Life After Lockdown: The Lost Art Of Conversations With Strangers.

Life after lockdown has not been what a lot of us expected, and it is the conversations with strangers that I now realise I missed most.

I’m reminded of that fantastic movie, Lost In Translation when I think about all of us moving around post-lockdown, looking for connection, reaching for bits of our our old life that are no longer there, and looking to create new parts of our new life that haven’t yet formed.

Conversations – even fleeting ones with strangers can be powerful, and can change our perspective on so many things, especially in the technological age when we spend so much time obsessing with our screens, engaging in online chat and so little in the real world.

One of the first things I did out of lockdown here in Sydney was go to a cycling class, Infinite Cycle in Bondi Junction, which is one of those fab indoor, sweaty, dark, disco-like places with the best in modern music. The darkness, the bike and the music allow you to hide if you’re not quite at peak fitness. Which I am not. Perfect.

I was invited by a PR company, and was super excited to be there, but it was the kindness and even the connection with strangers I encountered there that struck me during the cycling sesh.

It’s easy to forget at times that Sydney was in full hibernation for 15 weeks. It is a long time, and even when I talk to my pals overseas – they don’t really get it. I try and say we have had no access to hairdressers, gyms, fitness classes, bars, restaurants, shops…and they all say; “Must have been hard.” And switch the subject.

woman and man looking at each other
In many ways Lost In Translation is a celebration of conversations with strangers

During the long winter that was, we all dreamed of the day the doors would be flung open and we would step out into the sunshine and back to our old lives, but in truth, the whole thing has been daunting at best and terrifying at times.

Talking to family and friends is something we have all pined for and struggled without and longed for, especially in person, but it is the  gentillesse des etrangers (the kindness of strangers)  that I now realise as the biggest thing we lost.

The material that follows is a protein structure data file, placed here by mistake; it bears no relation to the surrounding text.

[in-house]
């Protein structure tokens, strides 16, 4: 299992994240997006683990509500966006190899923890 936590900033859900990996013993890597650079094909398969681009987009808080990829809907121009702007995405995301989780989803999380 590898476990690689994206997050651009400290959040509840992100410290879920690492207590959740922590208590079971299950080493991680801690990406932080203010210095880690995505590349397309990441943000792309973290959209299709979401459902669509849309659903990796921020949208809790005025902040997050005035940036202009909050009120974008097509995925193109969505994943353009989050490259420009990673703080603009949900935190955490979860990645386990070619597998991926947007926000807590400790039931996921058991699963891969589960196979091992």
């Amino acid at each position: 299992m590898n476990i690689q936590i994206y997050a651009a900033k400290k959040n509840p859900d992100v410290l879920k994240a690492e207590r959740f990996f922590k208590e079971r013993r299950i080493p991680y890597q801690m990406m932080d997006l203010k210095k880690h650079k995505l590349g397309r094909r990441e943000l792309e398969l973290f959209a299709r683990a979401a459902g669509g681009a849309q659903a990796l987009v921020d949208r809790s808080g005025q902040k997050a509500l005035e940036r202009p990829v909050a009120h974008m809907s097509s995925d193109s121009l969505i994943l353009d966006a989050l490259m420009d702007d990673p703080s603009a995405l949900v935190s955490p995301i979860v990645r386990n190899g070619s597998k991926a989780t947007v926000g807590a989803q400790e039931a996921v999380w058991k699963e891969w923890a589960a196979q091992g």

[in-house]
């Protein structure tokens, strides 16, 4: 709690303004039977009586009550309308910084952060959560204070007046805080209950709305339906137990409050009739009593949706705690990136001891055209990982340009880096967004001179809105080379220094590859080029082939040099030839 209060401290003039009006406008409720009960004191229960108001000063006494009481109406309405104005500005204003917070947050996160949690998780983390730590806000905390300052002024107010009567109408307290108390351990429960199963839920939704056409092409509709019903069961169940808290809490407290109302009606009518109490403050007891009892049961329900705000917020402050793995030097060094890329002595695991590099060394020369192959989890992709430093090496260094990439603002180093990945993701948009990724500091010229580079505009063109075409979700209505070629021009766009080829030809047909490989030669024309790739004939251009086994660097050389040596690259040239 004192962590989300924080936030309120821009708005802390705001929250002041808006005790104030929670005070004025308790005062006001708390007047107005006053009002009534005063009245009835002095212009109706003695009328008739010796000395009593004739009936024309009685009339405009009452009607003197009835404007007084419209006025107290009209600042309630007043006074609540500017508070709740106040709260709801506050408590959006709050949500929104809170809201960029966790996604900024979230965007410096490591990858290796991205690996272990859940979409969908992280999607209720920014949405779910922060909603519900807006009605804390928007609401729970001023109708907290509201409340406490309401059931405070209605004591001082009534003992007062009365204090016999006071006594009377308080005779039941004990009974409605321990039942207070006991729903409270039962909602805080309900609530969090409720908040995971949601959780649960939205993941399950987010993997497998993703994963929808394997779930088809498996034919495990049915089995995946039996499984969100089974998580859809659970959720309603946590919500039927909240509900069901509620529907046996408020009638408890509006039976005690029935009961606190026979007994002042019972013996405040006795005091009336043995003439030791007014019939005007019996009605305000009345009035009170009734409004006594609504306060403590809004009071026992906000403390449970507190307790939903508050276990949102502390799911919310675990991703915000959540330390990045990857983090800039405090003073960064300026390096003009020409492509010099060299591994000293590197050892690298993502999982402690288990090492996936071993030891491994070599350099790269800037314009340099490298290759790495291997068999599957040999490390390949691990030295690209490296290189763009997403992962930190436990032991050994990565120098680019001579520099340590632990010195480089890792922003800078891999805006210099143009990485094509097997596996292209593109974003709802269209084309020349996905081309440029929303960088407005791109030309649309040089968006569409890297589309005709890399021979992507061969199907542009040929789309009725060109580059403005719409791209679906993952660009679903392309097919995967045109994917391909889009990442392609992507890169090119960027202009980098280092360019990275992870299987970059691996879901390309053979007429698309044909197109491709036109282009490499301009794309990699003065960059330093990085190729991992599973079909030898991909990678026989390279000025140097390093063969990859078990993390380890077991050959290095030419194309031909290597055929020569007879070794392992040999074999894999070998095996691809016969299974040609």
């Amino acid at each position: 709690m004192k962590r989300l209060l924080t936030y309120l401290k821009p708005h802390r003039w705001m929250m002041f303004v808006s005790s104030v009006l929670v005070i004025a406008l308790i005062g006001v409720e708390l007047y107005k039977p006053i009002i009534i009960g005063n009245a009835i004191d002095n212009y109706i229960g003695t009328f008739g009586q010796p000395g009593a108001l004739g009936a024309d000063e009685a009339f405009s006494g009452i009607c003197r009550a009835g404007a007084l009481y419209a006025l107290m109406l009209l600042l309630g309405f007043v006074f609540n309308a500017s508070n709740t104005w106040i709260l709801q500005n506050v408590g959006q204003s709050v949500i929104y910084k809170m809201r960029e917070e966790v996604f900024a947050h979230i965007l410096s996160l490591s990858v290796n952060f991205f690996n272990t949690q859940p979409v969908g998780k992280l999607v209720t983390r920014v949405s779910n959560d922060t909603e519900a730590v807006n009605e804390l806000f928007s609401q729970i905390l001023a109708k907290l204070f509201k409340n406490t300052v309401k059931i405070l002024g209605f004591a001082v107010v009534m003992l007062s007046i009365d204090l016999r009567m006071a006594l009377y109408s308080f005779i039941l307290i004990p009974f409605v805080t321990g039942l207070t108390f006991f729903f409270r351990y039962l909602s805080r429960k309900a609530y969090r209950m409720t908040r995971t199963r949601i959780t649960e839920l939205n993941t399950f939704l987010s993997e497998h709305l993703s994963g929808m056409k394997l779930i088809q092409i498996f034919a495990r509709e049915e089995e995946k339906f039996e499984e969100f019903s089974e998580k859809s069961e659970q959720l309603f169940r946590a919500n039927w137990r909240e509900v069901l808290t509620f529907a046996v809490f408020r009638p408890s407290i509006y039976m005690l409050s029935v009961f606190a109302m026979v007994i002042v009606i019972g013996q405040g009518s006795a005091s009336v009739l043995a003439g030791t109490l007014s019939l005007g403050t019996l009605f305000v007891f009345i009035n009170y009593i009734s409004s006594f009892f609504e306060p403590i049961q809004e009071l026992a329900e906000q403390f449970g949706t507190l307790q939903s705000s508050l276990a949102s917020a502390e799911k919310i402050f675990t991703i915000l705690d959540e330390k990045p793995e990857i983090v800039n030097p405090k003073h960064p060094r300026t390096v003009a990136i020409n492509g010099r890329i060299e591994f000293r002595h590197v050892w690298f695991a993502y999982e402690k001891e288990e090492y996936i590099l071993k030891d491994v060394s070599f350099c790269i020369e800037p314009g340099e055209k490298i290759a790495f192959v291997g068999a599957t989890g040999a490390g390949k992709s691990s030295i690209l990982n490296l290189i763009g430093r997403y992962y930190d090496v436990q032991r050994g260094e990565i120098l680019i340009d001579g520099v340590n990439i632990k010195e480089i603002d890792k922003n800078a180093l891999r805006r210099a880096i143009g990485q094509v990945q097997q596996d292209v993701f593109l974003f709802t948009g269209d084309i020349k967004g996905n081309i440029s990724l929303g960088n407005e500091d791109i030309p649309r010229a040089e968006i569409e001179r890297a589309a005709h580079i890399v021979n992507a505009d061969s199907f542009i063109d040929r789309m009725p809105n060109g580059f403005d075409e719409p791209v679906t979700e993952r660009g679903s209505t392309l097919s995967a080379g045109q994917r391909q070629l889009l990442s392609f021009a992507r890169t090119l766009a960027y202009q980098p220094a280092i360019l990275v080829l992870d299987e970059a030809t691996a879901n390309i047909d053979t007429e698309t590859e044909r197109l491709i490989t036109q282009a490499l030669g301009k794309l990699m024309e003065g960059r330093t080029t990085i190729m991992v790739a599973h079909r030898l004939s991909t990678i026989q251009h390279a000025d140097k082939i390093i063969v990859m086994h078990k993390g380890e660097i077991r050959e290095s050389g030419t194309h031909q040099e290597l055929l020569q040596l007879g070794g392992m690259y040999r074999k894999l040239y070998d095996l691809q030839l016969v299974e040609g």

It’s the guy or girl in the coffee shop you say hello to every second morning, or once a week, your hairdresser, it’s the workman on the site you walk by, the girl at Mecca you kind of know, the fitness instructor, heck it’s even the male barista who, lets face it can be the most consistent man in many Sydney single girl’s lives. 

The power of strangers is huge, and it is what we have been robbed of most during this pandemic.So whilst things can be tough as we all reacquaint ourselves with the new world, there can be real joy and learning from listening to others, especially when we live in a culture of talking.

Research shows that conversations with strangers can ward off loneliness, and build a sense of self confidence within us.

And it’s as simple as collaborating with a stranger anywhere, any time, on a topic or shared experience – like eating at the same lunch spot, waiting in line, an overbearing noise. Whatever.

Try it, it will only be good for you, and is another way to move forwards into the new world after lockdown.

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Renae Leith-Manos

Editor and Founder of Bondi Beauty

Renae Leith-Manos loves fitness, new beauty products, long chats and long flights. She is at her best when traveling the world writing about luxury hotels and Michelin Star restaurants (www.renaesworld.com.au). She has had a colourful media career as a journalist inmagazines and newspapers, in Australia and Asia. She spends her time writing, cooking, consulting to new businesses, running and working out.

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